11. graouts Says:

    I’m very glad that you the WebKit truly understands the advantages being brought by SVG when it comes to Web design. The W3C Compound Documents group has actually been looking at integration issues of SVG within XHTML and CSS, and their findings I think are much aligned with what you’re talking about here. Thanks for leading the effort in implementing all this!

  12. Dimitri Bouniol Says:

    Before adding Magnification to WebKit, you should also consider the fact that future versions of Mac OS X might have a magnification feature built into the system like the “Quartz Debug” App (included with developer tools) does. If both WebKit and the system use magnification, web pages may appear too large, scaring the user into using another user agent.

  13. xfinite Says:

    I would think that the WebKit team is fully aware of Quartz zooming and that the WebKit zoom level is directly linked to the system zoom level. System zooming has to be implemented per widget, and a WebView is just another widget that needs a proper zooming technique, as the system zoom feature is unaware of CSS and whatnot.

  14. pauld Says:

    I disagree with Kit and dvirasoro; I think it’s great that Safari is leading the way with CSS 3 implementation. Camino/Firefox and Opera won’t be far behind, and I think we’re stuck with a future where users of those browsers get one experience while IE users get an inferior experience. There’s really no way around that, but all these features degrade nicely enough.

    All that said, there are still a fair number of CSS 1 and 2 rendering bugs that should probably be fixed before more CSS 3 gets implemented. I’ve filed a couple of bug reports myself.

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  16. soosy Says:

    One thing that will really help resolution independence is wide-spread browser support for CSS3’s rounded borders and drop shadows, which should help eliminate the need to use bitmaps for many design elements. The more drawing the browser can do, the better, imo. Kudos to the Webkit team for being the first to implement many of these things. I bet resolution scaling was part of your master plan all along.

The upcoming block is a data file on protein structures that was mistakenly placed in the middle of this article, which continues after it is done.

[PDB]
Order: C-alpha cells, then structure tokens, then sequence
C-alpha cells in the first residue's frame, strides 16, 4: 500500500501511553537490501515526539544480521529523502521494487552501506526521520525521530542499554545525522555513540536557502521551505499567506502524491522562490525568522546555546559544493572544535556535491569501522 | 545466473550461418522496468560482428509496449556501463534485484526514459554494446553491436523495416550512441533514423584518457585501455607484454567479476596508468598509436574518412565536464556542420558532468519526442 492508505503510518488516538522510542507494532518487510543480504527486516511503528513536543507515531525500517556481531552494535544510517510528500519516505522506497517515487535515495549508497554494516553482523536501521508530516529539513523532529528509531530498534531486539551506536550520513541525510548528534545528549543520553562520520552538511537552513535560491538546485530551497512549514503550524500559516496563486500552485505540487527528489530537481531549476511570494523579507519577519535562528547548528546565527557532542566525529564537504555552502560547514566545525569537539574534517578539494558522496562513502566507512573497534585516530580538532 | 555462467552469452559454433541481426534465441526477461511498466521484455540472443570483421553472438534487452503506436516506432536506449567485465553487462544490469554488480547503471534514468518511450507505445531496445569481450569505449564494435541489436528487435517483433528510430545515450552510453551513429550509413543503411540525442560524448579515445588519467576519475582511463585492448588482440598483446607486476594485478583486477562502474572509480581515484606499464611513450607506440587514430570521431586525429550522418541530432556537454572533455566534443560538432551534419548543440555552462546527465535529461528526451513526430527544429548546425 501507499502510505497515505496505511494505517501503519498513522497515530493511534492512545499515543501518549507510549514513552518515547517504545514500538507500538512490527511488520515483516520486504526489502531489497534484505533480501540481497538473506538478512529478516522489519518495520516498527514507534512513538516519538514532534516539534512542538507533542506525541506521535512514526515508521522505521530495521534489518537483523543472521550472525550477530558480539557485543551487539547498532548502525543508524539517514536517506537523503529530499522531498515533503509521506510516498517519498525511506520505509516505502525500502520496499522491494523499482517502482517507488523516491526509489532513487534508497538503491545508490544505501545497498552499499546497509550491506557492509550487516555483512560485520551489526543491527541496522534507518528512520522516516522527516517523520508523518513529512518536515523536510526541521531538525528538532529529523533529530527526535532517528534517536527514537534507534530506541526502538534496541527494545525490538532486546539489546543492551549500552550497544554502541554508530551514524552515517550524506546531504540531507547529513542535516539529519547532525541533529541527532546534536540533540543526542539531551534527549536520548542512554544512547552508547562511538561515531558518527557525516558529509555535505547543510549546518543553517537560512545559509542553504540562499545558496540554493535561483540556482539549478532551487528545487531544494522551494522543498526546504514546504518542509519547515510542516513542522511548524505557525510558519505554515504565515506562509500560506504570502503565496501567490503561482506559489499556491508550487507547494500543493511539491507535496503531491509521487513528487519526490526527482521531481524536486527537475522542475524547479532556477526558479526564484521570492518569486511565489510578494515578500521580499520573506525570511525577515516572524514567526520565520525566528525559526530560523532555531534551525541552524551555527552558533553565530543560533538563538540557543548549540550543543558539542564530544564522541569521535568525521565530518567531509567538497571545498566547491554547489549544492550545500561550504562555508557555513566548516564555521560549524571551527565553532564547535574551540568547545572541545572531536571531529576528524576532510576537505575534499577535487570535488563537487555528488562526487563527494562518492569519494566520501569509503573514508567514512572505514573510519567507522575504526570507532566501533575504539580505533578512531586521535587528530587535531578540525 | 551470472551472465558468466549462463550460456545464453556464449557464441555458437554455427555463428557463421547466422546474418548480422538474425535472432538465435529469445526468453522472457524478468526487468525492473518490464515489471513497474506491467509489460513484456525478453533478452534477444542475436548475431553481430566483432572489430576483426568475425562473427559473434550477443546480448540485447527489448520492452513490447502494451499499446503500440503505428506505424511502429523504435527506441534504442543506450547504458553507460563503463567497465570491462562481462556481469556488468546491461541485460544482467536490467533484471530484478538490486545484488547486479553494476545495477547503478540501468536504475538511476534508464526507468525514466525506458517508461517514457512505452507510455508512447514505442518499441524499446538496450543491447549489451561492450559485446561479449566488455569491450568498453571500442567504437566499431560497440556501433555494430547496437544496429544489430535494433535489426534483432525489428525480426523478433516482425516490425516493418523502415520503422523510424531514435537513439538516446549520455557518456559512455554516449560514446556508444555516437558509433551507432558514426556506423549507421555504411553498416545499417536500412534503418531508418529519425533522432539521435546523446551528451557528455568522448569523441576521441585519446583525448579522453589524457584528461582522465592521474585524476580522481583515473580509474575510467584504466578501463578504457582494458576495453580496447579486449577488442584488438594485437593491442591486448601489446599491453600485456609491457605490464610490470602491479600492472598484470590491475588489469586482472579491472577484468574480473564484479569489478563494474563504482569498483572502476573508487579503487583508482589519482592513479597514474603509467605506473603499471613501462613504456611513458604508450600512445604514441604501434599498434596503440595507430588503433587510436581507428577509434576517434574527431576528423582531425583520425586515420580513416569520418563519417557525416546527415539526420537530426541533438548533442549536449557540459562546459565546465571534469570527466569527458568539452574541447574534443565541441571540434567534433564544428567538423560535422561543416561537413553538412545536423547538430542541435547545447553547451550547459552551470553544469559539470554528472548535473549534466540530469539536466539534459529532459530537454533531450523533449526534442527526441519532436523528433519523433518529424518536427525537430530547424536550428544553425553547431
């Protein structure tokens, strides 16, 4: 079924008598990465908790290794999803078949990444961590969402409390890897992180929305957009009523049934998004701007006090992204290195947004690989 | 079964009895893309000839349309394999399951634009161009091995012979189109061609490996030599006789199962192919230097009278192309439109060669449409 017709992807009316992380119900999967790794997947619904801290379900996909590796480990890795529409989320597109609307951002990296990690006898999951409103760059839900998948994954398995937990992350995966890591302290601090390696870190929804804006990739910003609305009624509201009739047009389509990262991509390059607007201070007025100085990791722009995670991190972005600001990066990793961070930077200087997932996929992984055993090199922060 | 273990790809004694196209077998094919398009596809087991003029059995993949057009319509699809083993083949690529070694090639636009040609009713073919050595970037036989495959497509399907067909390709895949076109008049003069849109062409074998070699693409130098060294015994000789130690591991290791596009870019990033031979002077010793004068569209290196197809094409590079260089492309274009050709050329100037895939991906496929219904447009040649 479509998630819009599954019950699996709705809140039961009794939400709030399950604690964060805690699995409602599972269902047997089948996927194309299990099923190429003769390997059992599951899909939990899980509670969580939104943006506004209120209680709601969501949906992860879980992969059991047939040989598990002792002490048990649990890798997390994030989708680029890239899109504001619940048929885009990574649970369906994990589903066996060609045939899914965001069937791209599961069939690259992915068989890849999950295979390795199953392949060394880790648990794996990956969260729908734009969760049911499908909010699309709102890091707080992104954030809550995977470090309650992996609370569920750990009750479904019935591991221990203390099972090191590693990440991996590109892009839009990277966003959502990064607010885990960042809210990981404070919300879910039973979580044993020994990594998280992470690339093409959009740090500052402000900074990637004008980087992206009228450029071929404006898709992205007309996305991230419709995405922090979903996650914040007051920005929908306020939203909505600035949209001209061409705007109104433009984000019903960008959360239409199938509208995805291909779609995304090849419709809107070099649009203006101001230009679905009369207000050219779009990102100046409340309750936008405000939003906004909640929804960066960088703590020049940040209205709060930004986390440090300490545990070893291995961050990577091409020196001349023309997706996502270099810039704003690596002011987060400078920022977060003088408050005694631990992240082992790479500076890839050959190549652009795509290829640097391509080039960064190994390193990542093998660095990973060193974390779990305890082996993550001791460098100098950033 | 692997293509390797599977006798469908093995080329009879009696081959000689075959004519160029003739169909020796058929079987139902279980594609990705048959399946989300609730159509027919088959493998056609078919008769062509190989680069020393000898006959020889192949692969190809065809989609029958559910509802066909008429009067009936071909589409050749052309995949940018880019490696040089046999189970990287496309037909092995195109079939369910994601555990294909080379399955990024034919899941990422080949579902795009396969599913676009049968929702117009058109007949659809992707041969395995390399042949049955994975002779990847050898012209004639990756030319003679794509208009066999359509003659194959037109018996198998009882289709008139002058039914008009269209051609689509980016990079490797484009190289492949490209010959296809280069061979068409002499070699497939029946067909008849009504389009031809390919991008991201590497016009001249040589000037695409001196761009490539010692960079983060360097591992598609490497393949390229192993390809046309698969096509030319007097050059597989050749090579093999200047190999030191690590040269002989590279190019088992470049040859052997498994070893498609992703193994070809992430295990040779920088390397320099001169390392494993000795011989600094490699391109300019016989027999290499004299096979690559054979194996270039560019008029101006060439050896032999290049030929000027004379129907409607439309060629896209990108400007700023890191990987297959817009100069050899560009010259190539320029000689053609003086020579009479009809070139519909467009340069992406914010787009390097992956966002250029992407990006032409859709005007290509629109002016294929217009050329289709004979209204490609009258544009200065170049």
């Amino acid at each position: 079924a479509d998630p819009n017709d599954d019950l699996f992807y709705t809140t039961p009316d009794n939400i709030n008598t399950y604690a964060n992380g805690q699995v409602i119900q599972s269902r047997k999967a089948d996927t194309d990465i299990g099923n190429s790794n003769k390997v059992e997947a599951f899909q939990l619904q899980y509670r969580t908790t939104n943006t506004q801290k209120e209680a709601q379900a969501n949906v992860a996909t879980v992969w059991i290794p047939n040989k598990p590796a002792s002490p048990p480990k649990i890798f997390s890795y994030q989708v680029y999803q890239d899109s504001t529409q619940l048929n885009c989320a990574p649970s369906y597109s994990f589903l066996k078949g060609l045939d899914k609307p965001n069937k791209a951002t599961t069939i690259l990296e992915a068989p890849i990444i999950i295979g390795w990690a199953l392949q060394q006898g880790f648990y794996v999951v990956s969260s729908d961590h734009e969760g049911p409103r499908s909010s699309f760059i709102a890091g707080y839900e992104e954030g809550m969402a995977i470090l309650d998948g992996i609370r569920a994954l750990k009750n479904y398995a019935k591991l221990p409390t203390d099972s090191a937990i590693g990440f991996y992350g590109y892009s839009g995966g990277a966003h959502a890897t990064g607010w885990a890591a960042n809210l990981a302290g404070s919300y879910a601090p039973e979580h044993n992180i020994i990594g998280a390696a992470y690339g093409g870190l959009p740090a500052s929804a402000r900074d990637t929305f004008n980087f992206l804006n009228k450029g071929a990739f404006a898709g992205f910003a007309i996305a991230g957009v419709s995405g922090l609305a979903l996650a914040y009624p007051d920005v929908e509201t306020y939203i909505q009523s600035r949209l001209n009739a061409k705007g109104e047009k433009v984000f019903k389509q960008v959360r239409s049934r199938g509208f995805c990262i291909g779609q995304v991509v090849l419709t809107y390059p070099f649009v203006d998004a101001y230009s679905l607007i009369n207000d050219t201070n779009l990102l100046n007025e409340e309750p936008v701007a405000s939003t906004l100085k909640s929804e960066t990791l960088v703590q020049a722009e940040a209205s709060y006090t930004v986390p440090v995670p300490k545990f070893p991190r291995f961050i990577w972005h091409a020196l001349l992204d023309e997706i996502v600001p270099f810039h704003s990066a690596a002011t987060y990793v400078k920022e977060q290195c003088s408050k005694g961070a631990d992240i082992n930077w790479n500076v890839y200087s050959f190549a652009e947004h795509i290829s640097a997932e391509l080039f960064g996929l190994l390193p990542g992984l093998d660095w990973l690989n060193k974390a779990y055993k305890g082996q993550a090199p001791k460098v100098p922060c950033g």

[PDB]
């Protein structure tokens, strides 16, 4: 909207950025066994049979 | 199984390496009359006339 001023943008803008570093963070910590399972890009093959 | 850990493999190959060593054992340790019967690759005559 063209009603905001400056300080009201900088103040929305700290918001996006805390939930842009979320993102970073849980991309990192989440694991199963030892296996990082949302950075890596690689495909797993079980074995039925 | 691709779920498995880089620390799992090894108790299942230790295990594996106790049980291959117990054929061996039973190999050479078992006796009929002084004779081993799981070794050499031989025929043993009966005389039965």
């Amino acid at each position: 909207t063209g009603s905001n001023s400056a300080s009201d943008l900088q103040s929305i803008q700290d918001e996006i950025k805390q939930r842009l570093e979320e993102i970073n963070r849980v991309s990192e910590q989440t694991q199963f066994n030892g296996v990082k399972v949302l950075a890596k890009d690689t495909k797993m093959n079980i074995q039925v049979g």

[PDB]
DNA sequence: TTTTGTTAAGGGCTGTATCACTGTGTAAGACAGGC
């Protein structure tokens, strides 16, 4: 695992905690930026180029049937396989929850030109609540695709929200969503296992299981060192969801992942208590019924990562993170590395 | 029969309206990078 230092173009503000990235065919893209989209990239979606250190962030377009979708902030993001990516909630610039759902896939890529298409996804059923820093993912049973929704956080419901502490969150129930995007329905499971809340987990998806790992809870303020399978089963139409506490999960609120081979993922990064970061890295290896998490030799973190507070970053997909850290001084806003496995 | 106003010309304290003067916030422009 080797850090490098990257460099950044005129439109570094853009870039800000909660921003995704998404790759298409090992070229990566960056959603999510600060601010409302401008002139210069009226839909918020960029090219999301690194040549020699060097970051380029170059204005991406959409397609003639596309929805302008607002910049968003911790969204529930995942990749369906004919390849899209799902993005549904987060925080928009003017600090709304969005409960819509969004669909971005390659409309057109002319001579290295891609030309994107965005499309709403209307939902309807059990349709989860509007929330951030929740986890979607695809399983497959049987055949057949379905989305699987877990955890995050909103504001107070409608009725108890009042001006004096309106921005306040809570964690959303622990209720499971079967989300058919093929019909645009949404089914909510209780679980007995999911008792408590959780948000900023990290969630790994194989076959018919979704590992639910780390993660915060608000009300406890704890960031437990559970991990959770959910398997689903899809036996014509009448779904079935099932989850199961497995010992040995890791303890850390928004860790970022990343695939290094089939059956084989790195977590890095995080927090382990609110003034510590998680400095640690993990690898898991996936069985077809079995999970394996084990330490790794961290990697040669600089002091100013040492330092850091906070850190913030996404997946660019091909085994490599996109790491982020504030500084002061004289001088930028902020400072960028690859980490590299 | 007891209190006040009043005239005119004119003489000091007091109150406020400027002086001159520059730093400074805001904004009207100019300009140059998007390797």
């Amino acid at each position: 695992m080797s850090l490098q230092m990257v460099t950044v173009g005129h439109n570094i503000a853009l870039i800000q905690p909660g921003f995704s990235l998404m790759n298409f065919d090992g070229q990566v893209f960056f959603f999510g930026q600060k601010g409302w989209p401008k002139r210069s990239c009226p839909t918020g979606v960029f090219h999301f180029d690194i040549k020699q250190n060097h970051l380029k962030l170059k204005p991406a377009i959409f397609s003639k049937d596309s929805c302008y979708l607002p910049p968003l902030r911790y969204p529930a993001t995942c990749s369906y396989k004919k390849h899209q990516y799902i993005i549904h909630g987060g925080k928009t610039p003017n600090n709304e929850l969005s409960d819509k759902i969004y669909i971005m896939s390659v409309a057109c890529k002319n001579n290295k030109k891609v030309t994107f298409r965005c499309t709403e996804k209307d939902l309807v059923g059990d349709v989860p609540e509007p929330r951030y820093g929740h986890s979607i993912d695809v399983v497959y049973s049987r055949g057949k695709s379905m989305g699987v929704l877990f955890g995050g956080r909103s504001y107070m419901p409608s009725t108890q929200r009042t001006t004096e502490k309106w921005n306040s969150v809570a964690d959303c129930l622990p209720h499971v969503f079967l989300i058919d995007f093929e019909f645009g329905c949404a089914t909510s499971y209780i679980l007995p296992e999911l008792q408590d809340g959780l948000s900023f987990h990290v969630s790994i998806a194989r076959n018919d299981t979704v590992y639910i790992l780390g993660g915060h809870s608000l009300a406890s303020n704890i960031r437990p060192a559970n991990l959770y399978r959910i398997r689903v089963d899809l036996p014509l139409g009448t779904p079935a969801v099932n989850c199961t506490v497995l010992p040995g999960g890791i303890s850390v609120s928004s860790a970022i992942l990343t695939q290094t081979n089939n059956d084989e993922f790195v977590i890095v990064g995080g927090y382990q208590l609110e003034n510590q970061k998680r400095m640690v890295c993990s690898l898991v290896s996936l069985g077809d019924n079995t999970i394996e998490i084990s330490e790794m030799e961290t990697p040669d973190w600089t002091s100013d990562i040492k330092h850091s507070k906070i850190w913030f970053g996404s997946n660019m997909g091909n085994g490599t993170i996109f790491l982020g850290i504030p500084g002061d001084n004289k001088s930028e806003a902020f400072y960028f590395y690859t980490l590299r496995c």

On the subject of eliminating bitmaps, gradient support in CSS3 would be tremendous. (I’ve not followed closely enough to know if this is near happening or not.)

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  19. grda Says:

    let ems be scalable. but pixels? forget it. when i say pixel in CSS, i *mean* pixel, dammit!

    “device pixels”? “CSS pixels”? this way madness lies.

  20. mugginsm Says:

    I thought pretty much the whole *point* of non-pixel units in CSS was to solve this problem, and this was why we’re not supposed to use pixel measurements in layouts?

    Existing sites that have been written with hard pixel distances all over the place, are *already* broken for those of us with wide screens or non-standard font sizes, and the complete lack of caring about this from most authors indicates to me that they’re not going to care about high DPI users either.

    If sites are specified using em units, the only problem left is that bitmap images will get smaller and smaller, but can’t you set the width and height of IMG in CSS anyway?

    For serving different images to different DPI displays, I guess the cleanest thing would be to put the DPI in a request header, just like we currently put preferred language and image formats.

  21. Ashok Says:

    I’d love to use SVG in IMG tags, but served from a location that does content negotiation, and serves a bitmapped format if someone doesn’t accept SVG.